The week of Jan. 12 could prove to be a crucial turning point in world oil markets for 2003and perhaps for a long time to come.
In an extraordinary special meeting Jan. 12, ministers of the Organization of Petroleum Exporting Countries agreed to boost production quotas by 1.5 million b/d to 24.5 million b/d. The move was intended to relieve some of the mounting pressure on global oil supply caused by the loss of Venezuelan exports and the growing likelihood of an interruption in Iraqi oil exports.
Although OPEC's price band triggerwhich takes effect when the price of the OPEC basket of crudes exceeds $28/bbl for more than 20 trading dayshad been tripped, OPEC's rules in that regard call for an automatic increase of only 500,000 b/d in production when that occurs. And OPEC has moved sluggishly in the past when that has occurred.
In any event, the Jan. 12 production quota increase merely enables OPEC (excluding Iraq) to roughly match its collective quota with its actual level of productionabout 24.2 million b/d. Moreover, the new quota includes an increase of 173,000 b/d to 2.8 million b/d for Venezuelaa laughable prospect no matter which estimate of current production coming out of Caracas one finds credible. The latest estimates from the feuding factions are 890,000 b/d, pro-Ch
Nevertheless, the quota move gives OPEC the latitude to put more supply onto the market without risking its credibility over claims of quota "cheating."
The real intent of the quota hike was to send a clear signal to oil markets that OPEC is serious about avoiding severe price shocks in the event of the simultaneous loss of Iraqi and Venezuelan exports.
Oil prices remained doggedly high after the OPEC quota accord, however, in light of concerns over the lag time between an output increase and when added Persian Gulf supplies reach market and the lag time in restoring full Venezuelan production. Even Mexico's pledge to increase output failed to keep oil prices from hitting a 2-year high briefly on Jan. 17.
Iraq heats up
Meanwhile, the situation with Iraq got hotter the week of Jan. 12, with the discovery of chemical weapons missile warheads by arms inspectors in Iraq, a toughly worded warning to Iraq from President George W. Bush, and Saddam Hussein dropping his guise of accommodation in favor of saber-rattling.
Press reports suggested that the discovery may have been effected through the inspectors' use of US intelligence; if so, count on more such discoveries as the Bush administration seeks to ensure the inspectors don't overlook the "smoking gun" it needs to disarm Saddam.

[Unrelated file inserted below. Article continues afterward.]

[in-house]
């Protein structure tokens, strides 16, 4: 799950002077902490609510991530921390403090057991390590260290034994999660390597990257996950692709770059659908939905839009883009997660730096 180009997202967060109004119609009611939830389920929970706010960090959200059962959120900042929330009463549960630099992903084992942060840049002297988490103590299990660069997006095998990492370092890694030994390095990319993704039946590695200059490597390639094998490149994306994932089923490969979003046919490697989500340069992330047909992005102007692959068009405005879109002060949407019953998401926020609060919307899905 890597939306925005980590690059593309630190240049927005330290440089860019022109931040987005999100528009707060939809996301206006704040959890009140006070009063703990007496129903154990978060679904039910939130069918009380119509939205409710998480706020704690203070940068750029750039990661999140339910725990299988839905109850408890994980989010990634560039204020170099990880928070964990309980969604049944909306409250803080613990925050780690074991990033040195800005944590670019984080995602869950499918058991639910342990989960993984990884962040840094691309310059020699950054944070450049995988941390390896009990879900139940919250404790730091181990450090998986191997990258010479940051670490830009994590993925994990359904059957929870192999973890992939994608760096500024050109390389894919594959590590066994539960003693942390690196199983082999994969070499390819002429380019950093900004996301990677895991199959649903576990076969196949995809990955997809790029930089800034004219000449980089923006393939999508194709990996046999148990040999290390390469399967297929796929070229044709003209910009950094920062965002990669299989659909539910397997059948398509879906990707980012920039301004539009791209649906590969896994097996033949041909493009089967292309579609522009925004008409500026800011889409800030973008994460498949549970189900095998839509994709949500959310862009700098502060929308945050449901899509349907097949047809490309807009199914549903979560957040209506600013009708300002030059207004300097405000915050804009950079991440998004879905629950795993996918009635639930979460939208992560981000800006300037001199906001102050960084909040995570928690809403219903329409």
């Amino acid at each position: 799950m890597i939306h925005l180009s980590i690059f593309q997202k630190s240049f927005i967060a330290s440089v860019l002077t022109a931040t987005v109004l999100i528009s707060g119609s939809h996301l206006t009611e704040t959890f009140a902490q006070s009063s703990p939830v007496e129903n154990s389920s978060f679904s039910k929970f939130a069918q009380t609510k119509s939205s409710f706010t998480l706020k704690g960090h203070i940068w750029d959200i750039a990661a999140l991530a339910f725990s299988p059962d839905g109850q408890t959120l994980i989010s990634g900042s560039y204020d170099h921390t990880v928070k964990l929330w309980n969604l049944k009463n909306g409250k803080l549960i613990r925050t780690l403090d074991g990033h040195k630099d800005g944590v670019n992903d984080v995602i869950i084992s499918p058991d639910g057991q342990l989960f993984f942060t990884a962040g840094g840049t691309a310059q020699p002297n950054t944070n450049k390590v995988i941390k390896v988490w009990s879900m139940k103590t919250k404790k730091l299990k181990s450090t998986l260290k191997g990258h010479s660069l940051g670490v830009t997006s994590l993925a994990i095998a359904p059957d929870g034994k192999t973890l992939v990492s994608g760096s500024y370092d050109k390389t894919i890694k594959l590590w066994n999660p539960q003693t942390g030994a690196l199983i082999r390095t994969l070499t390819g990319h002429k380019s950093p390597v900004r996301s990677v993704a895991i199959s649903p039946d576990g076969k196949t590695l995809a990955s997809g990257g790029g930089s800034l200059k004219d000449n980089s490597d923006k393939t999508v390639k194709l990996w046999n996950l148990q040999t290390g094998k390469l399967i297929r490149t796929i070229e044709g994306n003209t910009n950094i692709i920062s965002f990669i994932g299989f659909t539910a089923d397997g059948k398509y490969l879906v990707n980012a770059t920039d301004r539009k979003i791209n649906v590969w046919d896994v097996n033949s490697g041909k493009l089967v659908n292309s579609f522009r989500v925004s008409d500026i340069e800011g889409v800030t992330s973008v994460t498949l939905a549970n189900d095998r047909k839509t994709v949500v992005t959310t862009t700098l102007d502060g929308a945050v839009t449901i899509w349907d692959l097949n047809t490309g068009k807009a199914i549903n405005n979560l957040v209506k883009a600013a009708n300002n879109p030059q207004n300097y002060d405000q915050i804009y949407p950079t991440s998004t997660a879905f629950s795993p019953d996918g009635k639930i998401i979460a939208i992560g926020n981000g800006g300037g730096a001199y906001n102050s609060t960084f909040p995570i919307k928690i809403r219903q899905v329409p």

Saddam's revived truculence might signal a premature loss of Iraqi oil supplies ahead of any US-led invastion. His disgruntlement over arms inspection tactics in the past have led him to halt oil sales under the United Nations' oil-for-aid program. Such moves actually earn him more money, as the supply disruption boosts oil prices while hiking demand for his smuggled volumes. Could Saddam try it again to build a nest egg for a (hoped-for) life in exile?
The most startling news of the week came, however, when Time magazine reported that Saudi Arabia was orchestrating efforts to effect a coup against Saddam Hussein.
The idea is to encourage Iraqi generals to overthrow Saddam and his ruling clique in exchange for a UN amnesty, Time reported. The rationale is that the Saudis now accept the certainty of a US-led attack on Iraq and fear that a post-Saddam Iraq would erupt into chaos that could spill over into the rest of the region.
If these reports prove true, it could signal a fundamental shift in the geopolitical dynamics of the region. It may suggest that the moderate Arab nations, led by Saudi Arabia, are no longer willing to play both ends against the middle in the Middle East conflicts. That they prize stability above all else and are willing to take risks in pursuit of that stability. That they aren't going to be neutral when it comes to terrorists or terrorist regimes.
Certainly, there are pragmatic reasons for such a shift: the moderate regimes' own survival and preservation of their oil market shares.
But the bottom line is that the Saudi-led moves against Saddam and on oil production not only could prevent war and oil price shocks, they also augur well for future oil market stability and, in the long term, moderate oil prices.
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